M is clearly for Migration through Massachusetts and the month-long arrivals and departures did not abate. Short-billed Dowitchers, winsome Willets, Yellow Legs, Brandt Geese, and Ruddy Turnstones are just some of the migrating birds spied on Cape Ann beaches and marshes. The best news in May was the return of the Piping Plovers. Of the five or six that camped at Good Harbor Beach to investigate potential nesting sites, one pair bonded and built their nest mere yards from the nesting pair of last year. Could it be the same pair? The nesting Piping Plover story took up much of the spring and by early summer four little Piping Plover chicks hatched over Fiesta weekend. Hundreds of photos and hours of film footage are in the process of being organized with a children’s book and documentary in progress.
The survival of one Piping Plover chick was made possible by a wholesale community effort, with volunteers covering all hours of daylight, along with Mayor Sefatia and her team, Ken Whittaker from the conservation office, Chief McCarthy, and animal control officer Diane Corliss all lending a hand.
Sadly, several Northern Gannets came ashore to die on our Cape Ann beaches, struck by the same mysterious and deadly disease that is afflicting Northern Gannets in other coastal regions. During the summer season they are typically at their North American breeding grounds, which are six well-established colonies, three in the Gulf of St. Lawrence, Quebec, and three in the North Atlantic, off the coast of Newfoundland.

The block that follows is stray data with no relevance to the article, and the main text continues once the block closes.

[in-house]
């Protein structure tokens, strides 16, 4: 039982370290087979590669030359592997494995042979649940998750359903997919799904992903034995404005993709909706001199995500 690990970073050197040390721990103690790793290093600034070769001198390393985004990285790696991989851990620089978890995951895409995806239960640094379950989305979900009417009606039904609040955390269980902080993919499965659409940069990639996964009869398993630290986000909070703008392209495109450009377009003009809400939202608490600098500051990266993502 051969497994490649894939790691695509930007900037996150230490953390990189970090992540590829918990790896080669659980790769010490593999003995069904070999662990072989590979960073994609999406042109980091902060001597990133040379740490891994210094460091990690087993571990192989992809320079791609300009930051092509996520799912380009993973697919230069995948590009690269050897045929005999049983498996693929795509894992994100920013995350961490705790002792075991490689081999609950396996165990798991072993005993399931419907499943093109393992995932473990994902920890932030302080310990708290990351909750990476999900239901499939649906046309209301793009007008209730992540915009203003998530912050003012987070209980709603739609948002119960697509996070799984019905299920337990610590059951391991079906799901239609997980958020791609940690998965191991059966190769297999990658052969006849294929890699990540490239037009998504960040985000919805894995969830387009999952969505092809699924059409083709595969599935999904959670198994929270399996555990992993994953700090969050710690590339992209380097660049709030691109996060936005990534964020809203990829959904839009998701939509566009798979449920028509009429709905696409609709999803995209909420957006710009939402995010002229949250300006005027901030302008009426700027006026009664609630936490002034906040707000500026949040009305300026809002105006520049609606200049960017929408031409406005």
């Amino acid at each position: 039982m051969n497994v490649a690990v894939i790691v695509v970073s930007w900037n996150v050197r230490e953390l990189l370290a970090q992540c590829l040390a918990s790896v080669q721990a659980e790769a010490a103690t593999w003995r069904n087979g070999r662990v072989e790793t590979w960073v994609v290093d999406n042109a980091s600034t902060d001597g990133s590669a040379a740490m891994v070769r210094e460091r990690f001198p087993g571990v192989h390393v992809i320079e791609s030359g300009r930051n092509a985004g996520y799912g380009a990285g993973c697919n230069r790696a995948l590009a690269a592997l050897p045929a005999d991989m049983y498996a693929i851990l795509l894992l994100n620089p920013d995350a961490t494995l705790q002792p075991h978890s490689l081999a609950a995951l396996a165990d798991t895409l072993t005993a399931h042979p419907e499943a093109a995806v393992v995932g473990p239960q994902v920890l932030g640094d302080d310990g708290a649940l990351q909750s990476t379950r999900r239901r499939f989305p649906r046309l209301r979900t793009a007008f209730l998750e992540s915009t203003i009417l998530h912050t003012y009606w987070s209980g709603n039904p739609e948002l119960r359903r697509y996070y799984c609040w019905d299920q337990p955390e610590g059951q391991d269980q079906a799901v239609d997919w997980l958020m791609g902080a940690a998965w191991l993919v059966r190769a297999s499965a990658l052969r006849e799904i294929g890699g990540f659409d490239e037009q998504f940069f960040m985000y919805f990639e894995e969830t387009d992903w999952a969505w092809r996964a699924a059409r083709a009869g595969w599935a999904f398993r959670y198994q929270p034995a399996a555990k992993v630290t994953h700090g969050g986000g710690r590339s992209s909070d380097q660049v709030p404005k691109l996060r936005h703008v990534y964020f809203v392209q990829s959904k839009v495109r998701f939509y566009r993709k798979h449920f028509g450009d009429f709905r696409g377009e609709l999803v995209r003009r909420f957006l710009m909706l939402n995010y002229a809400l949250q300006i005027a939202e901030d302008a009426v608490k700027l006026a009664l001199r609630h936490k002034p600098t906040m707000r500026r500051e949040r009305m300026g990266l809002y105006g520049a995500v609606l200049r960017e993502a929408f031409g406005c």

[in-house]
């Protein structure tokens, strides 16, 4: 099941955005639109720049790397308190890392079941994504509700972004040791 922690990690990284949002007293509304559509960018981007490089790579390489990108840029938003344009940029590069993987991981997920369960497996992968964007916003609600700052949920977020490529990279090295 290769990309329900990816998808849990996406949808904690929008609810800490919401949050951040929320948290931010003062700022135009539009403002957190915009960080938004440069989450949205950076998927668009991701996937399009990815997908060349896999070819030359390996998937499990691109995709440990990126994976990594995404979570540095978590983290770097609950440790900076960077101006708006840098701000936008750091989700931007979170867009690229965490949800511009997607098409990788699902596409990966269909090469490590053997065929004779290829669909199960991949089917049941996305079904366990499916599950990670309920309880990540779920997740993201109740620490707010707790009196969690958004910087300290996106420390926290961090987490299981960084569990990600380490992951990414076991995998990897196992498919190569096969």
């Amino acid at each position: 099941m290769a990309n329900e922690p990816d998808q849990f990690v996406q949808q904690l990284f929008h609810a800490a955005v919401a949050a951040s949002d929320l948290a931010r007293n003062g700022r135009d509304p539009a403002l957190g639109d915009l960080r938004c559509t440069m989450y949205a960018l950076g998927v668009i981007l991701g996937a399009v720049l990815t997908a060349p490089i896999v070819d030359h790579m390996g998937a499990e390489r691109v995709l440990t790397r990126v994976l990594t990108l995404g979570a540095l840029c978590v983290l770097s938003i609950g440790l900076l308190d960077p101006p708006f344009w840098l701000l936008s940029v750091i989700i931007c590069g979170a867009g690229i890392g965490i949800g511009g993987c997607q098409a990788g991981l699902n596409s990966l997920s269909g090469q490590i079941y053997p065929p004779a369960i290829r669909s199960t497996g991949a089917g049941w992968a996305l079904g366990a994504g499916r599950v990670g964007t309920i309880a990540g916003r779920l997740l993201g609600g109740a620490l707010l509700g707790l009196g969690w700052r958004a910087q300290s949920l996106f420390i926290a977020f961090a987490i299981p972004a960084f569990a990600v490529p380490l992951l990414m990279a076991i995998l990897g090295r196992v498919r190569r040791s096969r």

By mid-July many of us were seeing Monarchs in much greater numbers than recent years. Nearly every region within the continental United States experienced a fantastic Painted Lady irruption and butterflies of every stripe and polka dot were seen flitting about our meadows, fields, and gardens.
The tadpoles and froglets of American Bullfrogs and Green Frogs made for good eating for several families of resident otters, who are making their homes in abandoned beaver lodges. Little Blue Herons too, find plentiful frogs at our local ponds.
Tree Swallows Massing
In early August we see the Tree Swallows begin to mass for their return migration. They find an abundance of fruits and insects in the dunes, headlands, and beaches. The Cedar Waxwings and Ruddy Trunstones were observed back again foraging on their southward journey, along with myriad species of songbirds, shorebirds, divers, and dabblers.
The Late Great Monarch Migration continued into fall as we were treated to a wonderfully warm autumn. Waves and waves of Monarchs came ashore and more butterflies arrived on the scene including new batches of Painted Ladies, Clouded Sulphurs and Common Buckeyes (nothing common about these beauties!).